'Clash': Myth-Takes Were Made
James Rocchi, Special to MSN Movies
In his classic tale of mortal rage and divine folly "Medea," Euripides tells us, "Whom the gods would destroy, they first make mad." After watching "Clash of the Titans," director Louis Leterrier's modern revamp of the 1981 stop-motion special-effects bonanza, I think there's a new-Hollywood spin on Euripides' maxim: Whom the gods would destroy, they first translate their movie into 3-D in post-production. "Clash of the Titans" was not shot in 3-D or for 3-D, and was notoriously extruded into the third dimension in post-production by outsourced effects companies.
The end result is a film so distracting, so diluted, so altered and amputated in the name of making a bigger, better buck (Warner Brothers likes the cha-ching sound the cash register makes when it can charge the premium prices for 3-D), that I almost, almost, wanted to see it in 2-D before reviewing it. My experience of "Clash of the Titans" was truly that dimmed (literally) by the shabby retrofitted effects and the darker, drearier projection that the technical needs of 3-D imposed on the film.
And yet, even if 3-D didn't make the film so dank and drab that it looked like you were watching it through three feet of bong water, "Clash of the Titans" is no great shakes. As in the original, Zeus' illegitimate son Perseus (Sam Worthington) has to lead a ragtag group through a series of quests to prevent the city of Argos from being destroyed by the kraken, a monstrous leviathan released by Zeus (Liam Neeson, a ham bedecked in sparkles) to instill fear in humanity and get them back in line. As in the original, the story line's an excuse to drag Perseus and his comrades from pillar to post and from one effects-heavy action scene to the other, as Zeus and Hades (Ralph Fiennes) put obstacles like the mutilated, monstrous Calibos (Jason Flemyng) in their way.
As Worthington and his poorly-defined companions (stoic, bearded Mads Mikkelsen; comedy-relief Liam Cunningham; ethereal and immortal Gemma Arterton) fight witches, giant scorpions and the deadly gaze of the Medusa, though, I kept thinking back to "Star Wars." Watching "Star Wars" as a kid (and even now), I didn't thrill to its scenes of effects and action because they were spectacular; I thrilled to its effects and action because those scenes were about Luke, Leia and Han: characters I knew, characters I liked, characters I understood. Worthington's Perseus is mad about his divine heritage (as ever, the Greek gods are a bunch of deadbeat dads and date rapists) and intent on completing his mission without relying on his divine heritage or on any divine help: "If I do this, I do it as a man." Which means a lot of his friends die before Perseus decides to get on board with the heroic journey.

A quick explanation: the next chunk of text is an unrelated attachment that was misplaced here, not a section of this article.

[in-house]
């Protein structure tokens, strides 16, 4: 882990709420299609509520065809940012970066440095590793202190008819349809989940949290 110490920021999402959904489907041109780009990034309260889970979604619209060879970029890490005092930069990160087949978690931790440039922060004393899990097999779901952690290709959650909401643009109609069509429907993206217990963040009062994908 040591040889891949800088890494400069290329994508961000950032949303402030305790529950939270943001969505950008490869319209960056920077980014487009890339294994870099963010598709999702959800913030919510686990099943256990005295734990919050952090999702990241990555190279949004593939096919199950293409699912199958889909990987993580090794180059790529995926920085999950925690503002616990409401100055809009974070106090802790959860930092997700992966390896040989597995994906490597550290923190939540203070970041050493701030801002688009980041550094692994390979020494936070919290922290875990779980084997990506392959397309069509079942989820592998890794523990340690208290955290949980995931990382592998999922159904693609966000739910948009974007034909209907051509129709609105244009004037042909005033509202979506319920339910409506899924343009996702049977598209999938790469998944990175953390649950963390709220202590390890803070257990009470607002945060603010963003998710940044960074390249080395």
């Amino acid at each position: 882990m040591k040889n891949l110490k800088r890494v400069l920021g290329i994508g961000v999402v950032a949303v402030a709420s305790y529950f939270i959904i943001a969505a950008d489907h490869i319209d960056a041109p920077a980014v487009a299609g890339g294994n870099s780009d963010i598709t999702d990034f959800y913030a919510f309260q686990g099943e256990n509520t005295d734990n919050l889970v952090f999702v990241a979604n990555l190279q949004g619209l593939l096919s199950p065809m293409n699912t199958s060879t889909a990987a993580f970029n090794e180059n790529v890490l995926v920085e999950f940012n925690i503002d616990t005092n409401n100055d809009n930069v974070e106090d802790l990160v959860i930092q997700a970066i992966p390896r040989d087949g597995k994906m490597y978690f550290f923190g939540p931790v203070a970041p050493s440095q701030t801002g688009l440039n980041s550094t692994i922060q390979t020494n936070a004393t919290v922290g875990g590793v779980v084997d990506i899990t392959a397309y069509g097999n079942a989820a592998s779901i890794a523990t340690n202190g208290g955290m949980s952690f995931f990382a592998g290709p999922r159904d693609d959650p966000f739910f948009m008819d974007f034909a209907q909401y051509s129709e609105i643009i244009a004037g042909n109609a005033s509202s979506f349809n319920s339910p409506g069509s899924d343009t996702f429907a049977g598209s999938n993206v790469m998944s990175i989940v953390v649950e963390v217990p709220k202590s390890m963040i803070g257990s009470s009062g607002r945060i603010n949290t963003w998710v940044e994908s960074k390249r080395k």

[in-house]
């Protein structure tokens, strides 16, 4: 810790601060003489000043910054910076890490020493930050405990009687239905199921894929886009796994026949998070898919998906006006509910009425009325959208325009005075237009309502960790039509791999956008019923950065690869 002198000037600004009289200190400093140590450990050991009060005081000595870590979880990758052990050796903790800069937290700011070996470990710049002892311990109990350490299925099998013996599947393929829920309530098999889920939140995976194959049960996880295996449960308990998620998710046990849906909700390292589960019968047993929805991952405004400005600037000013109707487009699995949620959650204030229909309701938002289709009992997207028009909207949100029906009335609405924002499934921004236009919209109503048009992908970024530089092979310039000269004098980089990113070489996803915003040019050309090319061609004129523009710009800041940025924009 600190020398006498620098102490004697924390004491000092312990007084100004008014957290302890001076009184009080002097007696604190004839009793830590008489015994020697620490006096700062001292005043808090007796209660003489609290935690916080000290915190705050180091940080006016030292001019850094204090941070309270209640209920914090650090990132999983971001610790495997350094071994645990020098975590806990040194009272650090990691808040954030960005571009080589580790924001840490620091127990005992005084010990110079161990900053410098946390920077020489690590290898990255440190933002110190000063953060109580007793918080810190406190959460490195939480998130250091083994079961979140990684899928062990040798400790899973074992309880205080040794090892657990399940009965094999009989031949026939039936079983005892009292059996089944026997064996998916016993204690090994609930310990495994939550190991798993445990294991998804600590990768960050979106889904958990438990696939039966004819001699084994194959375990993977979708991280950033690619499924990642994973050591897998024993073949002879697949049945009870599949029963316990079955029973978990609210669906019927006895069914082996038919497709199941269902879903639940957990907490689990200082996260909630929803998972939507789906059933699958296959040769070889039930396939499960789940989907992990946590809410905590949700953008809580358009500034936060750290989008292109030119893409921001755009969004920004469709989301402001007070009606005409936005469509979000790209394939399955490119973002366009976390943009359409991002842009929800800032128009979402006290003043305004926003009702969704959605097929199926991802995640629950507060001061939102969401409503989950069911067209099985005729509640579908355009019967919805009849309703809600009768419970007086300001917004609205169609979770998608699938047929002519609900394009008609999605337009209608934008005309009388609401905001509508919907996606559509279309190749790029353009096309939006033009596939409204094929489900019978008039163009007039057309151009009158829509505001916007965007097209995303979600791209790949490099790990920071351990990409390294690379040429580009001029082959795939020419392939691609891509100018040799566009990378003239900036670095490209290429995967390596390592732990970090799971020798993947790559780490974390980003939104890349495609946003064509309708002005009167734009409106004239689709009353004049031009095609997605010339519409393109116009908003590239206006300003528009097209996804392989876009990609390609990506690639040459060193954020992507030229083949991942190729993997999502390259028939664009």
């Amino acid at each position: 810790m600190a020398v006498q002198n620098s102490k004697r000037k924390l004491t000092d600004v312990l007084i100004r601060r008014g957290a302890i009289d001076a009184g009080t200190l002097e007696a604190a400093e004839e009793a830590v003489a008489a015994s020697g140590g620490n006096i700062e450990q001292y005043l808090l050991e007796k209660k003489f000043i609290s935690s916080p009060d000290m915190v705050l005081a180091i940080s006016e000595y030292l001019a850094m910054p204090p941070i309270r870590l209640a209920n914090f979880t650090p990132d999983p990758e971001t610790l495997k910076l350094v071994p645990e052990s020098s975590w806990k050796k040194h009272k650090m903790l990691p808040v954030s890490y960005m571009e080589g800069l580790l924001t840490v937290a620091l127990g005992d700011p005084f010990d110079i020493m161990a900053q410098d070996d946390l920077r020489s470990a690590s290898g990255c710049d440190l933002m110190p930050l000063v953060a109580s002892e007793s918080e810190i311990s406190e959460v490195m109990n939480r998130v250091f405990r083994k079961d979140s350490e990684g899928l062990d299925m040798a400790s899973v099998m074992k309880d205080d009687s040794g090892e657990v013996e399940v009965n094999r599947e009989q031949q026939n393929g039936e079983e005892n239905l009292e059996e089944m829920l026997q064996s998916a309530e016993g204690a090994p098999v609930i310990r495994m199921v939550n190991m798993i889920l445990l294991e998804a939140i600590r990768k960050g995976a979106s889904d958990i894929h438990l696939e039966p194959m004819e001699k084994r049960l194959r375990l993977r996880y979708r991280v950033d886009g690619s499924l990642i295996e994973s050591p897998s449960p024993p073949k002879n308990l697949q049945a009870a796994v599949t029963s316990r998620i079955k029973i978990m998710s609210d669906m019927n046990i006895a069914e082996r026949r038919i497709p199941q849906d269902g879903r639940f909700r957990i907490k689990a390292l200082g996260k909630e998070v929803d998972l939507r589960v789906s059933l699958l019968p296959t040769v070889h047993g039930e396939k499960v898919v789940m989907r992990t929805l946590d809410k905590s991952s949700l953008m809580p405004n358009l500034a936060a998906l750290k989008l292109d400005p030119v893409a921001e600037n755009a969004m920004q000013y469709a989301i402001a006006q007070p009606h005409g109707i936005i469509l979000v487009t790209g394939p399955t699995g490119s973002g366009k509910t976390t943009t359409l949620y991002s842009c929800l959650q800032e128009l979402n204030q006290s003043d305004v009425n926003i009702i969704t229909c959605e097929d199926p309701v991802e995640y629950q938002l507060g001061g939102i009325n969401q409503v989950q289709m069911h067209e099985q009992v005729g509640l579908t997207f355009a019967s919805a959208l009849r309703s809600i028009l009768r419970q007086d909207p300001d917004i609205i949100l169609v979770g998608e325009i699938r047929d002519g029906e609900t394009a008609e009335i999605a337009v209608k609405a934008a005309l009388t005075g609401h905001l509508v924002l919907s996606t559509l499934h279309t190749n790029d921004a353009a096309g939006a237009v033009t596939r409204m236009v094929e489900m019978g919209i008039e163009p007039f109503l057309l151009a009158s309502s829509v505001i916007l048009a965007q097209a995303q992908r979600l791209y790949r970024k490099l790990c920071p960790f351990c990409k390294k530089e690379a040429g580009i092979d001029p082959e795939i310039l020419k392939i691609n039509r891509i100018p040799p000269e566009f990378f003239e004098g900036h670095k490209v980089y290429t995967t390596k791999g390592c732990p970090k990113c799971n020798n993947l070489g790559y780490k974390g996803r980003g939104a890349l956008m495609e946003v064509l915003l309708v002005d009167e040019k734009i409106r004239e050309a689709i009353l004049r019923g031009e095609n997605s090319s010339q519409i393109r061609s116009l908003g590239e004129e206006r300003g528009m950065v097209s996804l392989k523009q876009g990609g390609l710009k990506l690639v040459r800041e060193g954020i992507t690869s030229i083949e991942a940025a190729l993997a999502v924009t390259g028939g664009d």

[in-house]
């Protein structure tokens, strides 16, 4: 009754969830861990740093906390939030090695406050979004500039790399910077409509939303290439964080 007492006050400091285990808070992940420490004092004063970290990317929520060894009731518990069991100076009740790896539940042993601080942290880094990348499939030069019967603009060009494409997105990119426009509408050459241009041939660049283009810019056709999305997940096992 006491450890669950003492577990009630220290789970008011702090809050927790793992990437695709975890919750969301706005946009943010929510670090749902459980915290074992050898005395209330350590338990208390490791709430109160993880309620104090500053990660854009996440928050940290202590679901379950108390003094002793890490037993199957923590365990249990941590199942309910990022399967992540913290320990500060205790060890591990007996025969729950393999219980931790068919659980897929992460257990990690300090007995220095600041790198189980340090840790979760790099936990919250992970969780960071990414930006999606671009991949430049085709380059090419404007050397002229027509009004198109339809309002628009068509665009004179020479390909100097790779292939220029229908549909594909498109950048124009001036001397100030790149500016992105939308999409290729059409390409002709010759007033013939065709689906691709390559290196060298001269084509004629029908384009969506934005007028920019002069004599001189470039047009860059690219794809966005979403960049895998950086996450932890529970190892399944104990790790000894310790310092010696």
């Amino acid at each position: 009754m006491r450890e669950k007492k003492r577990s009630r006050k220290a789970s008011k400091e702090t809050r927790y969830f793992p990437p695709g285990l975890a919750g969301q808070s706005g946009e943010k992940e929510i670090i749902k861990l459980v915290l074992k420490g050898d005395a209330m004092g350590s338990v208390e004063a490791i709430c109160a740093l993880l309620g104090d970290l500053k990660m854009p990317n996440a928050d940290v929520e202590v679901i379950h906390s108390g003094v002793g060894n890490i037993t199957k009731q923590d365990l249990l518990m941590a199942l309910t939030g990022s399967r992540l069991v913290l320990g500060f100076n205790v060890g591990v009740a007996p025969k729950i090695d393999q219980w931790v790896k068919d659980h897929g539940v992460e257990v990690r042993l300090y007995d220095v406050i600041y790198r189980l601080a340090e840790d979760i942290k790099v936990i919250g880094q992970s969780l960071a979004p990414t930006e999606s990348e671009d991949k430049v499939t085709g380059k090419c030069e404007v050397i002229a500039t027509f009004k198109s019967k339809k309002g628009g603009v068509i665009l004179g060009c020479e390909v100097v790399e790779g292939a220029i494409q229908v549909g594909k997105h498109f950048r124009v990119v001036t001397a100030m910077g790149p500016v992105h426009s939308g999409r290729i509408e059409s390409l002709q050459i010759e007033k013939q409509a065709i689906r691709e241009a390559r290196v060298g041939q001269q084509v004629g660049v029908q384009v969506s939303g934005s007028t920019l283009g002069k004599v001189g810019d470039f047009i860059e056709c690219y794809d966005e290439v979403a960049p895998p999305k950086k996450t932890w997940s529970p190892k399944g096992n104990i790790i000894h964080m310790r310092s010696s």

Worthington's not given much to work with, and he doesn't help by bringing very little to the task. At his worst, Worthington's like a tin toy with two settings on the back ("Roar" and "Growl"), and he's at his worst here. The film's closest nod to romance is when Worthington's Perseus and Arterton's Io tussle a little to train before his bout with the Medusa, ending in an up-close-and-personal moment charged with sexual tension until Arterton says, in a phrase designed to replace "slow your roll" among irony-loving hipsters, "Calm your storm."
Some parts of "Clash of the Titans" are rousing enough (the battle in Medusa's temple, for example) to make you wonder if it could work as a Saturday-afternoon spectacle. And some parts of it are cheerily cheesy enough (see "Calm your storm," above) to make you wonder if it might have worked as a guilty pleasure. Instead of following the thin characters or the shopworn plot or the risible dialogue, though, I was fiddling with my 3-D glasses, contrasting the bright warm colors on-screen when I had them off and the grim grayness on-screen when I had them on. Or watching as characters' heads seemed to float independently of their bodies. Or noting how a camera move or piece of set design that would have been nicely-executed in 2-D looked instead as if 3-D stood for for dreary, dull and dead.
By and large, 3-D is a gimmick. But even then there's both an art and an artifice to picking shots for it, and "Clash of the Titans" suffers for having the third dimension clumsily bolted on to it after the fact. Still, it's not as if "Clash of the Titans" is some popcorn masterpiece undone by the 3-D manipulations of its parent studio; the clunky script and blockbuster-in-a-box cluttered construction of it are probably just as lifeless in two dimensions. "Clash of the Titans" may be a tale of the struggles and strife of the ancient gods and their worshippers, but it winds up being a chronicle of the mistakes and megalomania of modern movie-making mortals.
James Rocchi's writings on film have appeared at Cinematical.com, Netflix.com, SFGate.com and in Mother Jones magazine. He lives in Los Angeles, where every ending is a twist ending.